If you are an experienced programmer creating Windows applications with Visual C ++, an Internet programmer constantly following the latest trends, or a beginner developer who does not yet see the differences between various software platforms, I am sure that when you start learning Visual Studio .NET, you are sure to ask yourself: what is .NET?
Unfortunately, there is no definite answer to this question. Microsoft uses NET markings on many products, but they all fit into one strategy.
So, .NET is:
- The platform on which the program code is executed;
- New versions of application expansion means, for example, Visual Studio;
- A set of server products that promote the .NET platform;
- A unique way to create and build applications that share performance tasks between various components, that can even be located in Internet.
The .NET platform does not supply a means of executing applications created by Windows or some other software platform. Instead of this application .NET assembled into Microsoft’s intermediate language run under the Common Language Runtime (CLR). This “program implementation machine” converts the MSIL code to the original program code, and gives many other functions, including remembering management, safety, and support for interoperability between apps (for example, operating the application of a COM object, or calling code from a DLL). Use dataxdev – outsource dot net development.
The .NET platform is the first to fully execute loosely related programming ideal for developing XML-based web assistance. The set of tools supplied by the .NET platform allows you to create services, client, and server elements using a single technology.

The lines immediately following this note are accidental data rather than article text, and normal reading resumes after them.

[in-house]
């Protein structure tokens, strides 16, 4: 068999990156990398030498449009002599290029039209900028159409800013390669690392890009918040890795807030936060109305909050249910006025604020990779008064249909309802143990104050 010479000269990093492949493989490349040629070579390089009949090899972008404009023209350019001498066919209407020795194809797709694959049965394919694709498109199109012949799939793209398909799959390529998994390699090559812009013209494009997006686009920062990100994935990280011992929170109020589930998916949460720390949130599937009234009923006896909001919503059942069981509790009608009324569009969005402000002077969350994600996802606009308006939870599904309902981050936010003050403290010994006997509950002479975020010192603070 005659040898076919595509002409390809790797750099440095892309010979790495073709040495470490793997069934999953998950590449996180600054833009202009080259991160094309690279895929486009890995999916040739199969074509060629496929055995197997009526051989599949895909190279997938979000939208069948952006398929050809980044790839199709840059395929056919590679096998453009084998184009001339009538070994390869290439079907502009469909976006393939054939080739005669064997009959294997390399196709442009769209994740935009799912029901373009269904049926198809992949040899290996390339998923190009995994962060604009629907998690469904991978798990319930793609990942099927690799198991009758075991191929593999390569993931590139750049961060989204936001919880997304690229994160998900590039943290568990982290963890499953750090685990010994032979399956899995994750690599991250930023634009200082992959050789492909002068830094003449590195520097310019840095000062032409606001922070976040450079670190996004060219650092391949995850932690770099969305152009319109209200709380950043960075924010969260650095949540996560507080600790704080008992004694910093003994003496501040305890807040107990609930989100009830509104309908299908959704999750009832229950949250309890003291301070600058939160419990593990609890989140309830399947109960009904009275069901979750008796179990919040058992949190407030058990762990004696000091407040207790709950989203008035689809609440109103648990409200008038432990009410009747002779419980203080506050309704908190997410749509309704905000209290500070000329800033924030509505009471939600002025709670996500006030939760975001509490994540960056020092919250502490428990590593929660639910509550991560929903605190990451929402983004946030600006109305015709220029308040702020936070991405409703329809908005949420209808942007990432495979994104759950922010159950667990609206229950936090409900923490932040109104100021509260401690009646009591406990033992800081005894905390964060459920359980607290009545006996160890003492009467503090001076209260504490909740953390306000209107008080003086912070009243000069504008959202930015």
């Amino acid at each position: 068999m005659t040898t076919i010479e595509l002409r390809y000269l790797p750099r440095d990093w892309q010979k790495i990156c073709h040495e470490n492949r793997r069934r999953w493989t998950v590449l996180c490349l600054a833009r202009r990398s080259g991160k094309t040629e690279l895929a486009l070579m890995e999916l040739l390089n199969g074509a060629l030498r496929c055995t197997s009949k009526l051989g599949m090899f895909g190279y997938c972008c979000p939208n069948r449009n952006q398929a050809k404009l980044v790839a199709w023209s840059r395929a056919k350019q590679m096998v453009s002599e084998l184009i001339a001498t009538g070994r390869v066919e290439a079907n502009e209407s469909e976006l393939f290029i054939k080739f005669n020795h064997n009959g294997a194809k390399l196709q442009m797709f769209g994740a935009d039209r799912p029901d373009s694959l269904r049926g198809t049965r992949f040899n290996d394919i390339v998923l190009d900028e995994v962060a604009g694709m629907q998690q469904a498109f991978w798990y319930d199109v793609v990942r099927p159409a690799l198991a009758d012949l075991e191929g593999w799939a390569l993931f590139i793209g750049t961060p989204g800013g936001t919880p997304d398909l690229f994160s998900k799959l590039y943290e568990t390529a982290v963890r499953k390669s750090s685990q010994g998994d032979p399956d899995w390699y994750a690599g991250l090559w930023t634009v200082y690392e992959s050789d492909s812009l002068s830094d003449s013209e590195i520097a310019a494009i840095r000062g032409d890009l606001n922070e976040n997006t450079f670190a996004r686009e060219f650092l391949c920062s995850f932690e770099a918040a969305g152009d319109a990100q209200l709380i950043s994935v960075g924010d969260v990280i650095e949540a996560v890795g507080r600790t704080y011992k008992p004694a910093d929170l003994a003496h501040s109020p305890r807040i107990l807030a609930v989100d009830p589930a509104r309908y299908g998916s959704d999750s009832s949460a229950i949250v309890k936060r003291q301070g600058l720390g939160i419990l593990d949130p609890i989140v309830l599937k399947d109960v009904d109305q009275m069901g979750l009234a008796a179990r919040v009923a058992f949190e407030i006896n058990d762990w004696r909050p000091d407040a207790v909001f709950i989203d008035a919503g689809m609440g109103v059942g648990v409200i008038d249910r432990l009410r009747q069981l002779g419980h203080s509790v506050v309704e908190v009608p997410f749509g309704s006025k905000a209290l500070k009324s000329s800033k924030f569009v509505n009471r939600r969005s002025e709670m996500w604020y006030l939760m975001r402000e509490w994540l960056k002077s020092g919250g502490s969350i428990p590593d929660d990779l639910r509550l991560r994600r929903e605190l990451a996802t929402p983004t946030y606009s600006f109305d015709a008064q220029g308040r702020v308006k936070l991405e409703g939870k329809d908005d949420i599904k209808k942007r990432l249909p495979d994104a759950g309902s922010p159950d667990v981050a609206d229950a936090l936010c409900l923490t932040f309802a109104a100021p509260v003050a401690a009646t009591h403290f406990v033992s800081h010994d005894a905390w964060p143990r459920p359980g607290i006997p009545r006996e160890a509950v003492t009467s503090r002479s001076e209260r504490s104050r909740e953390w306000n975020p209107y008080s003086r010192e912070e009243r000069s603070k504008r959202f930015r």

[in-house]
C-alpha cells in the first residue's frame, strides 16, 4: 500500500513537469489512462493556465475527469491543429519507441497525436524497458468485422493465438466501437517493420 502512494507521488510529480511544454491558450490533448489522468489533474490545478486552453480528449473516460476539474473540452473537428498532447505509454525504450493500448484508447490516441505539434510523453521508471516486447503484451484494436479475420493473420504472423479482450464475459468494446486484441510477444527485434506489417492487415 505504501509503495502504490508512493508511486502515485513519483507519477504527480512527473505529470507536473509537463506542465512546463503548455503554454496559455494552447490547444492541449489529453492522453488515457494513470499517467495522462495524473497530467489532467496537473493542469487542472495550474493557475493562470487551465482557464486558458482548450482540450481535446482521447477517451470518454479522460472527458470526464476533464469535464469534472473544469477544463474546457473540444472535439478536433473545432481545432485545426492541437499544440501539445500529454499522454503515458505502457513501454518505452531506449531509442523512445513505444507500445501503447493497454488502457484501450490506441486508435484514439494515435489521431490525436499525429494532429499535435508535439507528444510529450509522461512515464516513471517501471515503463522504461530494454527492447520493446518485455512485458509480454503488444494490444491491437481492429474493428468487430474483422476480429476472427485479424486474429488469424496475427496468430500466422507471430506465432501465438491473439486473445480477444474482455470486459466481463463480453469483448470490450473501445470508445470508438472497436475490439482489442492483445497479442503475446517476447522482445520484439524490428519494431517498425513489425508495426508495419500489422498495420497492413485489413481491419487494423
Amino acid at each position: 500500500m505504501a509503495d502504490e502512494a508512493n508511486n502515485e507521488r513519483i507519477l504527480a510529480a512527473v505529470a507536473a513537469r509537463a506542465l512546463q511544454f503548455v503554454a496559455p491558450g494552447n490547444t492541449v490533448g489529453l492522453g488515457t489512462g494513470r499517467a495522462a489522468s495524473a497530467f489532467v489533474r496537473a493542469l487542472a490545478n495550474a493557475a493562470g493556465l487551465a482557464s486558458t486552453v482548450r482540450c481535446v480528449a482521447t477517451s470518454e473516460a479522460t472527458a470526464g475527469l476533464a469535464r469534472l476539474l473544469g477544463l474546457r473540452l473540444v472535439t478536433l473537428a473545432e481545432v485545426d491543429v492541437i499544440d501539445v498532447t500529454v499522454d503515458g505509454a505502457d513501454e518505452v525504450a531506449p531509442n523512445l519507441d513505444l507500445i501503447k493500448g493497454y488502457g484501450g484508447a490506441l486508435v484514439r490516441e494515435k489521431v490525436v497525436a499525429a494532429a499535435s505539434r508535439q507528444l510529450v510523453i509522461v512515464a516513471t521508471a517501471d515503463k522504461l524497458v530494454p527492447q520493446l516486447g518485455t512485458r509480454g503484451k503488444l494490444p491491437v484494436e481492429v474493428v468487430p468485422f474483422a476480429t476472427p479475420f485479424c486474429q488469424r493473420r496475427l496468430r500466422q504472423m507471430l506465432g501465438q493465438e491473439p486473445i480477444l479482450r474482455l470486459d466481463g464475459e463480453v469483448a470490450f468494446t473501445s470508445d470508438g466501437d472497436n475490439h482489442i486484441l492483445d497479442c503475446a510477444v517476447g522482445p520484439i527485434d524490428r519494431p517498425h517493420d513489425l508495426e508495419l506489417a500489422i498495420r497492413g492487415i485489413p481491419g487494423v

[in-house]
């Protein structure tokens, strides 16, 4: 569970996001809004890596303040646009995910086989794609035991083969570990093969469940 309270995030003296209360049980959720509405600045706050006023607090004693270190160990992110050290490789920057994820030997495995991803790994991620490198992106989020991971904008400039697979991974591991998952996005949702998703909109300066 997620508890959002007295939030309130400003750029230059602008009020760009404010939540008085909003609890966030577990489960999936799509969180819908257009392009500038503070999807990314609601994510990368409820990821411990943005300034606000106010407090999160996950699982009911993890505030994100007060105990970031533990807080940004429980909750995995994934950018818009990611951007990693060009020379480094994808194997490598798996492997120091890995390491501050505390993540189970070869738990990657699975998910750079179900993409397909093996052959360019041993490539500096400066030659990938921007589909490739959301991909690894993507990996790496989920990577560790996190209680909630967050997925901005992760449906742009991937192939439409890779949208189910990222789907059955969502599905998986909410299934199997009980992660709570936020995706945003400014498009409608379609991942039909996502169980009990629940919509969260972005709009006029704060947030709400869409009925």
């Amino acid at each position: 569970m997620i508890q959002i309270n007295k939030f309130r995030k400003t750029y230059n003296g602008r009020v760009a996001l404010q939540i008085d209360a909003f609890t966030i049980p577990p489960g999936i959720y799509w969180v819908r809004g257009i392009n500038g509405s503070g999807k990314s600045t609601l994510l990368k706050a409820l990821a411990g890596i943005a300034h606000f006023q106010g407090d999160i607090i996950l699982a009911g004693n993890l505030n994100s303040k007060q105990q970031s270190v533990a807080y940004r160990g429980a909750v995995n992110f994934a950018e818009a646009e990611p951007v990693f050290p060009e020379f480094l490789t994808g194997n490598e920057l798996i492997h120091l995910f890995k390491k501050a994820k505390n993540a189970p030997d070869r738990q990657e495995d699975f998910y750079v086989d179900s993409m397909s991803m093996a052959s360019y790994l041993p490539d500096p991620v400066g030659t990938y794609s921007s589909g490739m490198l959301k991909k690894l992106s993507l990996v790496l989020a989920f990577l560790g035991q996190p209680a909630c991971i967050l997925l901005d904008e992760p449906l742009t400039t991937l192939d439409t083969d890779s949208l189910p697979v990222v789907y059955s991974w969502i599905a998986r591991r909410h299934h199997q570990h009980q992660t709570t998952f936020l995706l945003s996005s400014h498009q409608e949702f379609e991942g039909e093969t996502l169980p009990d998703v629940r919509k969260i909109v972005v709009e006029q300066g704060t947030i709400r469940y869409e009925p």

But most importantly, in our opinion, the innovation is that developers have the opportunity to practice not think about where and how their software will work, and focus on what it will do. This platform takes ASP-companies and application hosting technology to the next level, providing the integration, conventional or offered through hosting, individual configuration of such applications, the ability to program their capabilities by clients and run them offline.
In addition, creators can operate a rich set of basic, customizable Microsoft .NET benefits building blocks to create their applications and assistance. By being able to subscribe to these basic services, you have the freedom to buy-ready-made or do-it-yourself. The basic building blocks of Microsoft .NET services include:
- Personal Identification – Based on Microsoft Passport and Windows authentication technology, it implements a variety of levels of authentication, from passwords to smart cards and biometric devices. This service is already supported in the Windows .NET beta “Whistler”.
- Notifications and Messaging – Integrates messaging, email, voicemail, and other forms of notification and messaging into a unified, shared environment available on any device. It relies on the Hotmail web service, Microsoft Exchange Server, and Instant Messenger.
- Calendar is the basis for the secure integration of users’ calendars (work, public, and home) so that they are open for all devices, as agreeably as for other services and individuals. This service relies on Microsoft Outlook and Hotmail Calendar scheduling tools.
- Directories and folders – Search for services and people on the web. .NET directories can implement programmatic interaction with services, answering questions asked according to certain schemes about the capabilities of these benefits, including importancy of discovery phase.
- Dynamic Delivery – Allows development companies to offer dynamic incremental functionality and automatic upgrades on demand. This avoids user involvement in the initial installation and configuration processes. This reversal of the traditional application deployment model, which requires the explicit launch of installation procedures, is vital in the new IT environment.